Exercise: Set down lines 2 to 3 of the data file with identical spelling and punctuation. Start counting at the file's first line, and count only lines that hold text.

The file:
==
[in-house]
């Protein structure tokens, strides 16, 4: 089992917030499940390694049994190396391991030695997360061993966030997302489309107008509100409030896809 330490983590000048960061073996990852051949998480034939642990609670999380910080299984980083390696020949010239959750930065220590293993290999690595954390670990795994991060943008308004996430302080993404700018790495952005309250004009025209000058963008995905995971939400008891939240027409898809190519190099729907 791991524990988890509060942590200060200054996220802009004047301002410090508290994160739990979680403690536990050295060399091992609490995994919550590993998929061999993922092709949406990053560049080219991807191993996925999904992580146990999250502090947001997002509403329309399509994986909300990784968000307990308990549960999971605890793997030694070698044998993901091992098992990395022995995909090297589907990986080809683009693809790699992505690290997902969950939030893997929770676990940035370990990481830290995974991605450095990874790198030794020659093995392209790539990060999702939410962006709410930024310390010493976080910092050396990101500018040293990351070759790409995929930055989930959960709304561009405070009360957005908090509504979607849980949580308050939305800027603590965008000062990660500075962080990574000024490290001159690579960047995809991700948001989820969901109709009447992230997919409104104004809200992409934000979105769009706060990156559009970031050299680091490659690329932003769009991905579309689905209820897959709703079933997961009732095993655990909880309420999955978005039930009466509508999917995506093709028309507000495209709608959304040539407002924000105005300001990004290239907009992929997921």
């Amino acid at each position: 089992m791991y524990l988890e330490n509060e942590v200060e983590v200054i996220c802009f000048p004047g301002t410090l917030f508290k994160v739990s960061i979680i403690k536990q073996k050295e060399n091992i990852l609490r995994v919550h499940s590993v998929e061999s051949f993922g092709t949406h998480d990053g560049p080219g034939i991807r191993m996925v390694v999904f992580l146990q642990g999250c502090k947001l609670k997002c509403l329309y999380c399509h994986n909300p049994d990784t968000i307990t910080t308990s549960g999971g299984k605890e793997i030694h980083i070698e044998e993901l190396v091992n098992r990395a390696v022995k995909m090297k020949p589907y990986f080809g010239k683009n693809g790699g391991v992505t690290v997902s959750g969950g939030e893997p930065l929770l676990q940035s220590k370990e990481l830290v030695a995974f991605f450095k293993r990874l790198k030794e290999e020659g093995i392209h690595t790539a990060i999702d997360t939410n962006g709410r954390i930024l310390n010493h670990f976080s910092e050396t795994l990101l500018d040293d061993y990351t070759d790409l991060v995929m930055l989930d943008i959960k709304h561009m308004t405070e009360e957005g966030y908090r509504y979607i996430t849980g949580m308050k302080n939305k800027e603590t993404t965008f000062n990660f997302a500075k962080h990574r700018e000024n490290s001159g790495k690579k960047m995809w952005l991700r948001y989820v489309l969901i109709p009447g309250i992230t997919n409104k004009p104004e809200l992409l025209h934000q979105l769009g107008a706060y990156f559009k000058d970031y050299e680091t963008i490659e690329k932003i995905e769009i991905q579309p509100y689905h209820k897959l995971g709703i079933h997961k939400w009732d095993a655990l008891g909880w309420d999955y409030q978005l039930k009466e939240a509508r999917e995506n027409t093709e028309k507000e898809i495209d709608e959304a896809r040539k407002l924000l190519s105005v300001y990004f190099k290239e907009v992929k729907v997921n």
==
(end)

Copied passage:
């Protein structure tokens, strides 16, 4: 089992917030499940390694049994190396391991030695997360061993966030997302489309107008509100409030896809 330490983590000048960061073996990852051949998480034939642990609670999380910080299984980083390696020949010239959750930065220590293993290999690595954390670990795994991060943008308004996430302080993404700018790495952005309250004009025209000058963008995905995971939400008891939240027409898809190519190099729907 791991524990988890509060942590200060200054996220802009004047301002410090508290994160739990979680403690536990050295060399091992609490995994919550590993998929061999993922092709949406990053560049080219991807191993996925999904992580146990999250502090947001997002509403329309399509994986909300990784968000307990308990549960999971605890793997030694070698044998993901091992098992990395022995995909090297589907990986080809683009693809790699992505690290997902969950939030893997929770676990940035370990990481830290995974991605450095990874790198030794020659093995392209790539990060999702939410962006709410930024310390010493976080910092050396990101500018040293990351070759790409995929930055989930959960709304561009405070009360957005908090509504979607849980949580308050939305800027603590965008000062990660500075962080990574000024490290001159690579960047995809991700948001989820969901109709009447992230997919409104104004809200992409934000979105769009706060990156559009970031050299680091490659690329932003769009991905579309689905209820897959709703079933997961009732095993655990909880309420999955978005039930009466509508999917995506093709028309507000495209709608959304040539407002924000105005300001990004290239907009992929997921």
């Amino acid at each position: 089992m791991y524990l988890e330490n509060e942590v200060e983590v200054i996220c802009f000048p004047g301002t410090l917030f508290k994160v739990s960061i979680i403690k536990q073996k050295e060399n091992i990852l609490r995994v919550h499940s590993v998929e061999s051949f993922g092709t949406h998480d990053g560049p080219g034939i991807r191993m996925v390694v999904f992580l146990q642990g999250c502090k947001l609670k997002c509403l329309y999380c399509h994986n909300p049994d990784t968000i307990t910080t308990s549960g999971g299984k605890e793997i030694h980083i070698e044998e993901l190396v091992n098992r990395a390696v022995k995909m090297k020949p589907y990986f080809g010239k683009n693809g790699g391991v992505t690290v997902s959750g969950g939030e893997p930065l929770l676990q940035s220590k370990e990481l830290v030695a995974f991605f450095k293993r990874l790198k030794e290999e020659g093995i392209h690595t790539a990060i999702d997360t939410n962006g709410r954390i930024l310390n010493h670990f976080s910092e050396t795994l990101l500018d040293d061993y990351t070759d790409l991060v995929m930055l989930d943008i959960k709304h561009m308004t405070e009360e957005g966030y908090r509504y979607i996430t849980g949580m308050k302080n939305k800027e603590t993404t965008f000062n990660f997302a500075k962080h990574r700018e000024n490290s001159g790495k690579k960047m995809w952005l991700r948001y989820v489309l969901i109709p009447g309250i992230t997919n409104k004009p104004e809200l992409l025209h934000q979105l769009g107008a706060y990156f559009k000058d970031y050299e680091t963008i490659e690329k932003i995905e769009i991905q579309p509100y689905h209820k897959l995971g709703i079933h997961k939400w009732d095993a655990l008891g909880w309420d999955y409030q978005l039930k009466e939240a509508r999917e995506n027409t093709e028309k507000e898809i495209d709608e959304a896809r040539k407002l924000l190519s105005v300001y990004f190099k290239e907009v992929k729907v997921n």